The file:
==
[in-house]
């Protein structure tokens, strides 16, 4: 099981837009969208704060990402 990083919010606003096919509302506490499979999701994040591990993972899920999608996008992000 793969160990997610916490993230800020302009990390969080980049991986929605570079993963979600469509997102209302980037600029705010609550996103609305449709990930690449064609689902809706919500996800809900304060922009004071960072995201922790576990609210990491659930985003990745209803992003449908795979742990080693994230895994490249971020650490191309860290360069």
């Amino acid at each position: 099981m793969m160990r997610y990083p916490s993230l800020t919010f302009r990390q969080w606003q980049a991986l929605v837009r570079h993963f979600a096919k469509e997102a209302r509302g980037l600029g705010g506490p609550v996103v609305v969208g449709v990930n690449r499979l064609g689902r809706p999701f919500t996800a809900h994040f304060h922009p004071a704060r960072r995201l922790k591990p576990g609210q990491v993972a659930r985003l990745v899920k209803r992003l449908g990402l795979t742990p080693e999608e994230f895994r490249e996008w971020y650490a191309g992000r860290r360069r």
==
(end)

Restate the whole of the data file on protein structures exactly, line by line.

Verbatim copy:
[in-house]
């Protein structure tokens, strides 16, 4: 099981837009969208704060990402 990083919010606003096919509302506490499979999701994040591990993972899920999608996008992000 793969160990997610916490993230800020302009990390969080980049991986929605570079993963979600469509997102209302980037600029705010609550996103609305449709990930690449064609689902809706919500996800809900304060922009004071960072995201922790576990609210990491659930985003990745209803992003449908795979742990080693994230895994490249971020650490191309860290360069």
């Amino acid at each position: 099981m793969m160990r997610y990083p916490s993230l800020t919010f302009r990390q969080w606003q980049a991986l929605v837009r570079h993963f979600a096919k469509e997102a209302r509302g980037l600029g705010g506490p609550v996103v609305v969208g449709v990930n690449r499979l064609g689902r809706p999701f919500t996800a809900h994040f304060h922009p004071a704060r960072r995201l922790k591990p576990g609210q990491v993972a659930r985003l990745v899920k209803r992003l449908g990402l795979t742990p080693e999608e994230f895994r490249e996008w971020y650490a191309g992000r860290r360069r």